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ThinkMind // CYBER 2020, The Fifth International Conference on Cyber-Technologies and Cyber-Systems // View article cyber_2020_2_50_80060


Resilient Communications Availability Inverting the Confidentiality, Integrity, and Availability Paradigm

Authors:
Steve Chan

Keywords: Communications networks; Cyber electromagnetic spectrum; Radio frequency cellular coverage; Internet Protocol-based coverage; Signal boosters; Oscillation detection; Oscillation prevention; Spectrum analyzer; Smart auto switching; Non-bonded single channe

Abstract:
Communications networks are subject to degradation due to a variety of factors from the cyber electromagnetic spectrum. Interference may be unintentional and/or intentional, but the consequences are comparable; communications availability may be affected. Although cellular carriers must abide by the Federal Communications Commission’s Enhanced 911 (E911) rules, poor radio frequency cellular coverage and intermittent connections remain problematic. As numerous communications networks transition to Internet Protocol-based operations, new service reliability vulnerabilities have emerged for, by way of example, 911 location services, and poor wireless internet network (a.k.a. wi-fi) coverage may cause availability issues for 311 (e.g., reportage of road damage), and 211 (e.g., facilitation for essential community services), among others. As society becomes more dependent upon wireless communications networks, it is vital to maintain acceptable service availability levels under prototypical circumstances as well as amidst incidents, including disruptions emanating from within the cyber electromagnetic spectrum ecosystem. In several cases, public safety systems, which have gone through full acceptance testing, have been adversely affected due to interference stemming from known systems (e.g., as they expand) as well as unknown systems (e.g., unregistered). Dropped calls, garbled messages, and blocked messages have been among the reported effects. Given these known phenomena, it is possible to interfere with both cellular and Voice over Internet Protocol (VoIP) 911 and first responder-related calls by the strategic placement of interfering nodes in the form of misused cellular boosters and/or strategically positioned femtocells, deliberate Bluetooth congestion so as to limit the number of frequency channels available and interfere with wi-fi and cellular network technologies (including spread spectrum), thereby affecting the involved communications paradigm. This string of effects has segued into a potential cyber kill chain (which comprise the phases of a cyberattack from reconnaissance to exploitation) paradigm, which is examined in this paper. Among other items presented, an alarming spike in the prevalence of non-compliant boosters is noted. In addition, the increasing number of incidents as pertains to “incidental radiators” and “unintentional emitters” of Radio Frequency Interference (RFI) is also noted. Overall, as the potential for RFI has increased, the potency of the described cyber kill chain also increases. An outcome of the paper is the recognition of this potential blindspot within current communications architectural paradigms.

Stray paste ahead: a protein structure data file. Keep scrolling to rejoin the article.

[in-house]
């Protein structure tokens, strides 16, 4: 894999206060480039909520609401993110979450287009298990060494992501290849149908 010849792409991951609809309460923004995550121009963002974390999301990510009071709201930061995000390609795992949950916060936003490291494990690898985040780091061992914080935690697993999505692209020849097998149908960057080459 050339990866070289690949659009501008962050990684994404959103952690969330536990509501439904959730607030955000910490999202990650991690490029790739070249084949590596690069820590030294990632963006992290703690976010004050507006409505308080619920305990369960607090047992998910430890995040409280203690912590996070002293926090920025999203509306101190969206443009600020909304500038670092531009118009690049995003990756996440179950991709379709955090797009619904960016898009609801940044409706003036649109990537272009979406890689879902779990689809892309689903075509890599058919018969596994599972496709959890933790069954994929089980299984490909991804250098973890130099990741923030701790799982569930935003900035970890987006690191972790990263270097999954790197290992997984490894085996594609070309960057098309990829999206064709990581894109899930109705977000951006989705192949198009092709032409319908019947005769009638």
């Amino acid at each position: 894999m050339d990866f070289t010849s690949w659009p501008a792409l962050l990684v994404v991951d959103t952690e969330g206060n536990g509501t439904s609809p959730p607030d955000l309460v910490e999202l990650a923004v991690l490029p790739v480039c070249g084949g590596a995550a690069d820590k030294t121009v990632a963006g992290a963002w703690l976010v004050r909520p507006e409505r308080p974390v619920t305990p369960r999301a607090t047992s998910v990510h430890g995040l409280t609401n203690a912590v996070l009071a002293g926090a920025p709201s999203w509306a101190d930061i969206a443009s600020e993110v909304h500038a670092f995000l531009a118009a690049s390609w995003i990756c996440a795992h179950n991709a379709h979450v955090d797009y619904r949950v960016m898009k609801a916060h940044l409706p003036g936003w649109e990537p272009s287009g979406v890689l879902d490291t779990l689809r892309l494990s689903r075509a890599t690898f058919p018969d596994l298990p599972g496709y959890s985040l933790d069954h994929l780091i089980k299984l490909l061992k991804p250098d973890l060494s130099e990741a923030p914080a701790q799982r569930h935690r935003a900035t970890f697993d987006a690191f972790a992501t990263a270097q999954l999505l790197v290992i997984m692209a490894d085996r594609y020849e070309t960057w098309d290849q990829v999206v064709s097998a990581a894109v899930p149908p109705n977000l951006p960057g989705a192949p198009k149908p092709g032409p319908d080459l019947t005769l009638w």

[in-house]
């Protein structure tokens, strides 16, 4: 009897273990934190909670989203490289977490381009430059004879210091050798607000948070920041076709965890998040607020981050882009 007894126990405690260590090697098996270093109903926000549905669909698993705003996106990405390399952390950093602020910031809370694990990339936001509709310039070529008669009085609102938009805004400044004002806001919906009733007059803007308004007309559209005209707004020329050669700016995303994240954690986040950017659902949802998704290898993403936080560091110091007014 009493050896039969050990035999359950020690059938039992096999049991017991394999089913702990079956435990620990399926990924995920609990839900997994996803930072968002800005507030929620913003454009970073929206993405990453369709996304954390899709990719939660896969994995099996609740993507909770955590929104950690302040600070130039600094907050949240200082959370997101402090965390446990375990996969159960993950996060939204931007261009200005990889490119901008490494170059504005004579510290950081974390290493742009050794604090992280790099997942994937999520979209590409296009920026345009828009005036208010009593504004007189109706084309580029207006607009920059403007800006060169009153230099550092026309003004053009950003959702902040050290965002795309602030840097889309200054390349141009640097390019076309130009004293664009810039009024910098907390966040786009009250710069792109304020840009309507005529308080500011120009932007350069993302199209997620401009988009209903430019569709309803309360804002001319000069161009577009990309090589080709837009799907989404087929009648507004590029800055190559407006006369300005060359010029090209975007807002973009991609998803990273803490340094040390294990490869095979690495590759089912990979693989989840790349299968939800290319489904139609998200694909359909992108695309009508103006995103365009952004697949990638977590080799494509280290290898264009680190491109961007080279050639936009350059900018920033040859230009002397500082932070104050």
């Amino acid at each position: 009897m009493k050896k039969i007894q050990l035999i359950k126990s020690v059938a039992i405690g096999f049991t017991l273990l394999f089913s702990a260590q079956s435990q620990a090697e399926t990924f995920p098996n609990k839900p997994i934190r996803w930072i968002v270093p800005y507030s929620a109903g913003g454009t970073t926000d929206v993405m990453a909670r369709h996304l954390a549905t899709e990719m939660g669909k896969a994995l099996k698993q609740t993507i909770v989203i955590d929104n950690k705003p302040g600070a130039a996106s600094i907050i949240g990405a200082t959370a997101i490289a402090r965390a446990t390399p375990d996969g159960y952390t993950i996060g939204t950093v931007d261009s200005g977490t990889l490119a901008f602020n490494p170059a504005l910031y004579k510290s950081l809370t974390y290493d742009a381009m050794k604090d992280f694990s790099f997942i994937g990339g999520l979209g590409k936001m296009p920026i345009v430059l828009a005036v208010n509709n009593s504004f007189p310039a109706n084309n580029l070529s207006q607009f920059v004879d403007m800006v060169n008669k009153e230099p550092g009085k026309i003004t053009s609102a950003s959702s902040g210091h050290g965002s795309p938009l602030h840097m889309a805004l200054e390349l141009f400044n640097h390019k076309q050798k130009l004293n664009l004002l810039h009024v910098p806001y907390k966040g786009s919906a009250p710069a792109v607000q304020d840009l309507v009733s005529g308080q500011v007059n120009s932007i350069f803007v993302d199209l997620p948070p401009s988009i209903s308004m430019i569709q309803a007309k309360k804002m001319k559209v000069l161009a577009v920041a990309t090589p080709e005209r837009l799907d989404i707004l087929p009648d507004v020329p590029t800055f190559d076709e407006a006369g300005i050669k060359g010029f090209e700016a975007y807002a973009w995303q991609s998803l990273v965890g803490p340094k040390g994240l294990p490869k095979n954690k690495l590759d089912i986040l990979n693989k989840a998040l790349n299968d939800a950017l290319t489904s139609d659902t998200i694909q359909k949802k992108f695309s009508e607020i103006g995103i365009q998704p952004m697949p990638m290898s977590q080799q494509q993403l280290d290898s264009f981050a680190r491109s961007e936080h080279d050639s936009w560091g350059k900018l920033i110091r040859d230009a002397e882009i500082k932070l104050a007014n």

Pages: 58 to 65

Copyright: Copyright (c) IARIA, 2020

Publication date: October 25, 2020

Published in: conference

ISSN: 2519-8599

ISBN: 978-1-61208-818-1

Location: Nice, France

Dates: from October 25, 2020 to October 29, 2020

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